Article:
Ethnicity and the Immigrant Experience
Ethnicity and the Immigrant Experience
When thinking about immigration, most individuals imagine all different types of ethnic groups traveling to a separate land away from their own. Most imagine America. Immigration, throughout history, has occurred within all types of ethnicities. When taking a closer look at the individuals living in America, it is apparent that everyone is not exactly like one another.
Assimilation becomes a popular word used when discussing migration, and both positives and negatives come along with it. Two theorists that discuss the meaning of assimilation in their writings are Stephen Steinberg in his book, Ethnic Myth, and Milton Gordon in his book Assimilation in American Life. They discuss issues regarding assimilation and how they affect the nation as a whole. A novel written by Chang-Rae Lee titled, Native Speaker, gives specific examples as to how the assimilation process affects others and the migrants themselves, as also described in both Steinberg and Gordon’s books.
In Steinberg’s book, Ethnic Myth, he discusses with his readers the issues regarding ethnic identity and assimilation. This is presented and explained in the chapter titled, The Atrophy of Ethnic Cultures. He first talks about the idea of the “melting pot” and how it should not be analyzed lightly. He gives a quote from John Higham that says, “Loud assertions of pluralism almost invariably betray fears of assimilation” (Steinberg, 59).
This means that minority groups that try to maintain their cultural traditions may, in fact, risk assimilation by doing so. Another point he brings to the surface is that when looking back at second or third generations of a specific minority group, these people still can relate back to their original traditions and culture identity. He then says, “But can the same be said of the new generation which has known only the Americanized version of the original culture?” (Steinberg, 60). This is an obvious prevailing issue when it comes to preserving ones culture.
An example within the novel, Native Speaker, would be when Henry, the main character described as a Korean immigrant, explains the history with his father. His father, living in America, would gather with friends and participate in ggeh’s, or “money clubs.” Here they would win money and eventually, that is all that mattered to the Korean group. The shift from typical Korean traditions to owning all this land and money in American became a vast transformation. Henry says about his father, “In America, he said, it’s even hard to stay Korean.” These alterations from one ethnic experience and tradition to another can be lost very quickly and potentially never be replenished.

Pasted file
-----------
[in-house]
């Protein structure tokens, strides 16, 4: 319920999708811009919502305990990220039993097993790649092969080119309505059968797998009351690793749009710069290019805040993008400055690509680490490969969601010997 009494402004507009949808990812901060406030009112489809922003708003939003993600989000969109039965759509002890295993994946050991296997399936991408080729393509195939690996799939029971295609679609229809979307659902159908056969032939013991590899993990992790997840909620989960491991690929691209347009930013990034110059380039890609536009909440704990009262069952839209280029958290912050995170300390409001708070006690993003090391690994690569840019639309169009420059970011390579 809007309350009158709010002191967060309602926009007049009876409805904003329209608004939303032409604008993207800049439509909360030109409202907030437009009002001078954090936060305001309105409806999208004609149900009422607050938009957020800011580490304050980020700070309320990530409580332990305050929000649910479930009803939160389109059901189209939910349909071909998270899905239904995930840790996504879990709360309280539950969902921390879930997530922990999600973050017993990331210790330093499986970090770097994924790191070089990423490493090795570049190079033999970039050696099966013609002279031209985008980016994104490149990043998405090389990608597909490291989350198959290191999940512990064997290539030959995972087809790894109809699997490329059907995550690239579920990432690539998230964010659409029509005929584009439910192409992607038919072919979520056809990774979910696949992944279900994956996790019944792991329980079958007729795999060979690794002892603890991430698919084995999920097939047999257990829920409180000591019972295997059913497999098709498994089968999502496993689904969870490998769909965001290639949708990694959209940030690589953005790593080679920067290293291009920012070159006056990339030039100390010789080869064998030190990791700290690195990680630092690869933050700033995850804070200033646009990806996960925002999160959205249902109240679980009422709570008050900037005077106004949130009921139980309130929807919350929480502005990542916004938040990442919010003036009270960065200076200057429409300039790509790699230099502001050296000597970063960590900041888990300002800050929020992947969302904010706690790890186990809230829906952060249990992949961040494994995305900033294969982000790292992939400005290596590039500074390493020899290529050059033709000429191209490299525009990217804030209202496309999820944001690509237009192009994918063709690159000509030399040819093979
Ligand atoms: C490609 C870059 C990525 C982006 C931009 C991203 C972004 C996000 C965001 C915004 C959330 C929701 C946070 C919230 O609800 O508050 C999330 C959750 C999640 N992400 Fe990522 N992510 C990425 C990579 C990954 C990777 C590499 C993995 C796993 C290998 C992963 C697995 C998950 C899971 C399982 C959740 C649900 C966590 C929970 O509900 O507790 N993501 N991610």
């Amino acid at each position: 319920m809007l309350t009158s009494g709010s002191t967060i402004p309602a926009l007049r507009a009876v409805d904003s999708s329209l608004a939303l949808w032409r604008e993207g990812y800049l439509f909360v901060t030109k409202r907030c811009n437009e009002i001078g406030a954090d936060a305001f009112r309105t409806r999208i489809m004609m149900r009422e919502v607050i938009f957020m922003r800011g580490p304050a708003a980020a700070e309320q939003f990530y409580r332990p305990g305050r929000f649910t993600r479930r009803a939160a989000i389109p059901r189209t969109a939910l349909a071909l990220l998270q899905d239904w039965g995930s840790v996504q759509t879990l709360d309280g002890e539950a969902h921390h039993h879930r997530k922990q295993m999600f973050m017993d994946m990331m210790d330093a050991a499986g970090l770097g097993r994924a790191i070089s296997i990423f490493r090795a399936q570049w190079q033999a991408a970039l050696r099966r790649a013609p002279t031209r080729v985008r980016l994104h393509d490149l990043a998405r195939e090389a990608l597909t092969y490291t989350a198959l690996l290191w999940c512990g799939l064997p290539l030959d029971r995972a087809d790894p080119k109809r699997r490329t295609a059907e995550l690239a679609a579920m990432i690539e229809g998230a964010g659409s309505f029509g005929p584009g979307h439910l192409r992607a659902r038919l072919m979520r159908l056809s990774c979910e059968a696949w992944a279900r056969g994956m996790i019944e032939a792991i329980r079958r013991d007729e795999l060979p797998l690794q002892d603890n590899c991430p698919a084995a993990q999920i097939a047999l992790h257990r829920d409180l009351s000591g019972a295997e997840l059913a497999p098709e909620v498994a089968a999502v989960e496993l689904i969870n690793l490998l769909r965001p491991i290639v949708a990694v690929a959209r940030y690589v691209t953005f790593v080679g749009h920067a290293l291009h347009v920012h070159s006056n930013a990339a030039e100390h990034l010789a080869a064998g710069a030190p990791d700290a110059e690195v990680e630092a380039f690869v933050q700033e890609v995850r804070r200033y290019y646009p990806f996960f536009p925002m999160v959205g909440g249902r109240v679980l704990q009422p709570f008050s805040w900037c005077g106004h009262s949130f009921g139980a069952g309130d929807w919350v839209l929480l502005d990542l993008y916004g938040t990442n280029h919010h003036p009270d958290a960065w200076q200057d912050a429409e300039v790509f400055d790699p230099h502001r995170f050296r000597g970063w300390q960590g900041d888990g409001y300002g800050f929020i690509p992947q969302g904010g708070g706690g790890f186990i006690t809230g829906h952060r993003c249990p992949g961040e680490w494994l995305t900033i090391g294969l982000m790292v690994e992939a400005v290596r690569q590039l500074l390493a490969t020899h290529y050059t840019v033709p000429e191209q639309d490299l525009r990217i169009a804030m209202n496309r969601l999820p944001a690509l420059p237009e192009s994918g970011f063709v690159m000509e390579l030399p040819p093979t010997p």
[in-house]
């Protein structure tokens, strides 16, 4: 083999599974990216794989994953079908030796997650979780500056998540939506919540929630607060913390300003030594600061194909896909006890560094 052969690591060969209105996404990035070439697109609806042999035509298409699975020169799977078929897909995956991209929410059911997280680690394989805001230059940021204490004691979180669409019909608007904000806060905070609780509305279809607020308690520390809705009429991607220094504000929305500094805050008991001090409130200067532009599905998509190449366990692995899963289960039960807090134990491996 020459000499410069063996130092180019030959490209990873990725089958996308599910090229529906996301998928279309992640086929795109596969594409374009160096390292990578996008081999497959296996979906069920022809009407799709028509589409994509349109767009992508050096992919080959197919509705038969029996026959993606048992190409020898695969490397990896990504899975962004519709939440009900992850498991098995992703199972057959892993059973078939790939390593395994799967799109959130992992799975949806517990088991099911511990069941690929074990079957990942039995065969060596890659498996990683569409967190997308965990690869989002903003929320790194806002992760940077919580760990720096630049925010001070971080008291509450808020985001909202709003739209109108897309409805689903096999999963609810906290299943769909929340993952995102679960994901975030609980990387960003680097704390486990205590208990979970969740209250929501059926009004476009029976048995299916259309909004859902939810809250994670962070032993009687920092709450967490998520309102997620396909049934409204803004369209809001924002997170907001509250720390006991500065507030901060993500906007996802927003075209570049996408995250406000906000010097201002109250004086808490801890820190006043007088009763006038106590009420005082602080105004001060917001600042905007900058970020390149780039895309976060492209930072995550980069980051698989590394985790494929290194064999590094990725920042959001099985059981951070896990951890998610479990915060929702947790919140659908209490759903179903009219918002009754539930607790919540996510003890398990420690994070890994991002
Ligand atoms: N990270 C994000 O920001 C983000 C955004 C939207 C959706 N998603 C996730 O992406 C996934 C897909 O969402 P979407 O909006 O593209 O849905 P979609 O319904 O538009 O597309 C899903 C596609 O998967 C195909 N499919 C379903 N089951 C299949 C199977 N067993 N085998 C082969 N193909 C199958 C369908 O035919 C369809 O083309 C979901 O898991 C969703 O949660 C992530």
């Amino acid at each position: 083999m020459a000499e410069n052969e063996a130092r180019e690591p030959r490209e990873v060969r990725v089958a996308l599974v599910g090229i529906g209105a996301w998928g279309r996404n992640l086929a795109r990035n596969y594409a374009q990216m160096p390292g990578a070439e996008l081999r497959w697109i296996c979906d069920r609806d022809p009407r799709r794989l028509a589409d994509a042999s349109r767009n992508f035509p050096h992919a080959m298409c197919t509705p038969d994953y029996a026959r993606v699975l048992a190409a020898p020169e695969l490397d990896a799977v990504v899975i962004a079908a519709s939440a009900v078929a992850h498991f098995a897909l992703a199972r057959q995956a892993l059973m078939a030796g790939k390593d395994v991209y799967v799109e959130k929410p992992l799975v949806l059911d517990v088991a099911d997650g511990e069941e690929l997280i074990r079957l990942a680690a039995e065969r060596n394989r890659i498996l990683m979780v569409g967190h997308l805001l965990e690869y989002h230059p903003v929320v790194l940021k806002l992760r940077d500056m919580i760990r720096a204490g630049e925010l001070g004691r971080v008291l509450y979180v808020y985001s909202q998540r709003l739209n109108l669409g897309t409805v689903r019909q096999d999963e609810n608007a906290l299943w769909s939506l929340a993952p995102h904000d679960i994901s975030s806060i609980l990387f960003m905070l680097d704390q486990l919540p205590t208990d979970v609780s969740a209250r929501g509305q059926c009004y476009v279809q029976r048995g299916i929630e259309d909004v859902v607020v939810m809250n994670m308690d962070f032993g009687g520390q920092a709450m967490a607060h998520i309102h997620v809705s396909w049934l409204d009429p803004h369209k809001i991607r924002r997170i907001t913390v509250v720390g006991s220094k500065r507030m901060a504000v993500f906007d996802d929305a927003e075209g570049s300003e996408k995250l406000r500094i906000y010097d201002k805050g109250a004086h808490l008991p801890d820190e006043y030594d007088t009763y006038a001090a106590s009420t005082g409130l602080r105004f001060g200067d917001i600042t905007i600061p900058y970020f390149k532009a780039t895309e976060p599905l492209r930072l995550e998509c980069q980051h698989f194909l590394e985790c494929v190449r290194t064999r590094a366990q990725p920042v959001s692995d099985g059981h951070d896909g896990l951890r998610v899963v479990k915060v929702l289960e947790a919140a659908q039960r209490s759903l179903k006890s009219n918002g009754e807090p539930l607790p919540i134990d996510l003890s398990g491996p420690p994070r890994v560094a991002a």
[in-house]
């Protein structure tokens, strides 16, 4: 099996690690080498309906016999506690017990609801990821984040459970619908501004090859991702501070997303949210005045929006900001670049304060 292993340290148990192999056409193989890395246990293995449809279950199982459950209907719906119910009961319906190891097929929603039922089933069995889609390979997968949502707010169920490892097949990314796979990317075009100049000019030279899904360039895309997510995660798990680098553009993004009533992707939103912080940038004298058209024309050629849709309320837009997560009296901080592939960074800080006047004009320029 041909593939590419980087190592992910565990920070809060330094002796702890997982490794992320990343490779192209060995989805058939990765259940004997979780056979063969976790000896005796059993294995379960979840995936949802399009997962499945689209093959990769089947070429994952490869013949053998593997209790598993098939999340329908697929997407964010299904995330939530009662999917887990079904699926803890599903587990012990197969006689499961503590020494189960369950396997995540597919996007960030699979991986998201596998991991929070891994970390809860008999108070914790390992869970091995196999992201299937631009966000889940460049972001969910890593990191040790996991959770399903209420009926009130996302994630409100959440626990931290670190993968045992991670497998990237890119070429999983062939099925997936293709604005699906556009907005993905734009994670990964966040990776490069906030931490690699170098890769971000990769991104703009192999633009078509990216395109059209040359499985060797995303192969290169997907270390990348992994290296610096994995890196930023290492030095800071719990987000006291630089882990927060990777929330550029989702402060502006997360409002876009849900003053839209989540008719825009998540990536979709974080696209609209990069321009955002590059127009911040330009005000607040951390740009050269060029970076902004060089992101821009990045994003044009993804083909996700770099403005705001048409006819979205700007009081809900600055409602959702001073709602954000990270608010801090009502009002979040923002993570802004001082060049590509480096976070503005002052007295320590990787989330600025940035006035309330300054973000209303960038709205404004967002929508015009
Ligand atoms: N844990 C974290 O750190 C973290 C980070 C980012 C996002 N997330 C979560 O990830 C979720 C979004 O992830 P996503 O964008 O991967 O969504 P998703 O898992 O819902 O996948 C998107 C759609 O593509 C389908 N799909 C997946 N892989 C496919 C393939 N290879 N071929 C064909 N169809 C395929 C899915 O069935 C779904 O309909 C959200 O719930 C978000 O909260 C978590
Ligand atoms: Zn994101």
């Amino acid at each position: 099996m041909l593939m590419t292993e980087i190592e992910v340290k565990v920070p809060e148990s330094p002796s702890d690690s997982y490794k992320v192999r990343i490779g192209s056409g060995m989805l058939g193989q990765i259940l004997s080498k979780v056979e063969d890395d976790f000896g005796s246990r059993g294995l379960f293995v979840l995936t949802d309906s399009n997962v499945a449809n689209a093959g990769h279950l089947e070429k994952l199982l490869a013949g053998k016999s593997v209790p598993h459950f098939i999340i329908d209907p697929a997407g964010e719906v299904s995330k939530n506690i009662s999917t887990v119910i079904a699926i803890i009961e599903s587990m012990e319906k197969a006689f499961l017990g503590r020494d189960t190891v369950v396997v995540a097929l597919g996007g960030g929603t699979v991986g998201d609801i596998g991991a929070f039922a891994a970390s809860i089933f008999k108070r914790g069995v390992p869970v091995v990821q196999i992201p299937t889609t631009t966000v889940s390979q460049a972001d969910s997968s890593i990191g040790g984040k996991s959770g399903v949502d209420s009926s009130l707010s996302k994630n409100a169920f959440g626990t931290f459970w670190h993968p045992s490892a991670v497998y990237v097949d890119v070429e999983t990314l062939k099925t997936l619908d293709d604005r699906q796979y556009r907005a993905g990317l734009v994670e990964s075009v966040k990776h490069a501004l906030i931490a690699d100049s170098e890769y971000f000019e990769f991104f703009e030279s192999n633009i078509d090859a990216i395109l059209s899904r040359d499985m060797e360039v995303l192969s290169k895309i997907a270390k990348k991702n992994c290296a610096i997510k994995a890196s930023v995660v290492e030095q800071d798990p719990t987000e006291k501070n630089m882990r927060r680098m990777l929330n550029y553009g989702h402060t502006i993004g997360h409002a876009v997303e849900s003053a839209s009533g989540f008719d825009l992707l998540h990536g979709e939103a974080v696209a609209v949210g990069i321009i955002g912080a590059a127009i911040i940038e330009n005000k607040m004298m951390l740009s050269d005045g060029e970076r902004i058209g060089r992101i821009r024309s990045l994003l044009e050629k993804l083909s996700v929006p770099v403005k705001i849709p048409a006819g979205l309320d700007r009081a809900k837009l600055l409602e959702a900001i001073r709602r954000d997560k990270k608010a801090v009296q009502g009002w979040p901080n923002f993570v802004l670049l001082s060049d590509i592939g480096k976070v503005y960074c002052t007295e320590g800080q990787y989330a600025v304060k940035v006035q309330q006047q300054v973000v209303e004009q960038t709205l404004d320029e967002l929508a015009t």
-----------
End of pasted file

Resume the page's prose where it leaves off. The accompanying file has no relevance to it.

Throughout both Steinberg and Gordon’s writing, they both have similarities and differences when regarding assimilation. Gordon talks about these “ethnic meetings” which refer to assimilation. Throughout Gordon’s chapter titled, The Nature of Assimilation, he gives a numerous amount of definitions from theorists and writers that differ in various ways.
In an essay that Gordon leaves the author anonymous in this chapter defines assimilation as “the process by which different cultures, or individuals or groups representing different cultures, are merged into a homogenous unit. Here Gordon talks about assimilation as positive, whereas Steinberg takes a different approach. Steinberg suggests that assimilation is not always a positive aspect simply because it can result in the loss of a cultural identity. This is present in Native Speaker because Henry continuously tries indulging himself into American culture. He cannot fully accomplish this, which essentially results in his wife, Lelia, leaving him in the beginning of the novel.
As there are differences within Steinberg and Gordon’s readings, they do agree upon their understanding of the nature within assimilation. Gordon says that cultural behavior changes “may take place in the cultures of either one of the two groups, or there may be a reciprocal influence whereby the cultures of both groups are modified” (Gordon, 62). Steinberg agrees with this statement because he suggests that the changing of one’s culture is at high risk when incorporated into a different culture. He says, “The ethnic crisis only begins with the fact that the core elements of traditional culture have been modified, diluted, compromised, and finally relinquished” (Steinberg, 62). Both writers describe this lack of identity in one way or another.
Assimilation is apparent in any society, especially America. People of different backgrounds continuously trying to come together to create one nation is a crucial aspect in society today. Steinberg, Gordon, and Lee all discuss how assimilation has issues when it comes to preserving ones ethnic traditions and identity. What they all convey to readers however, is the fact that the merging of cultures will forever be essential and inevitable.
Steinberg, Steven. The Ethnic Myth: Race, Ethnicity, and Class in America. Boston: Beacon Press, 1978. Print. Lee, Chang-Rae. Native Speaker. New York: Riverhead Books, 1995. Print.
Gordon, Milton. The Nature of Assimilation. Oxford University Press, 1964. eBook.
Subject: Ethnic group,
University/College: University of California
Type of paper: Thesis/Dissertation Chapter
Date: 26 December 2016
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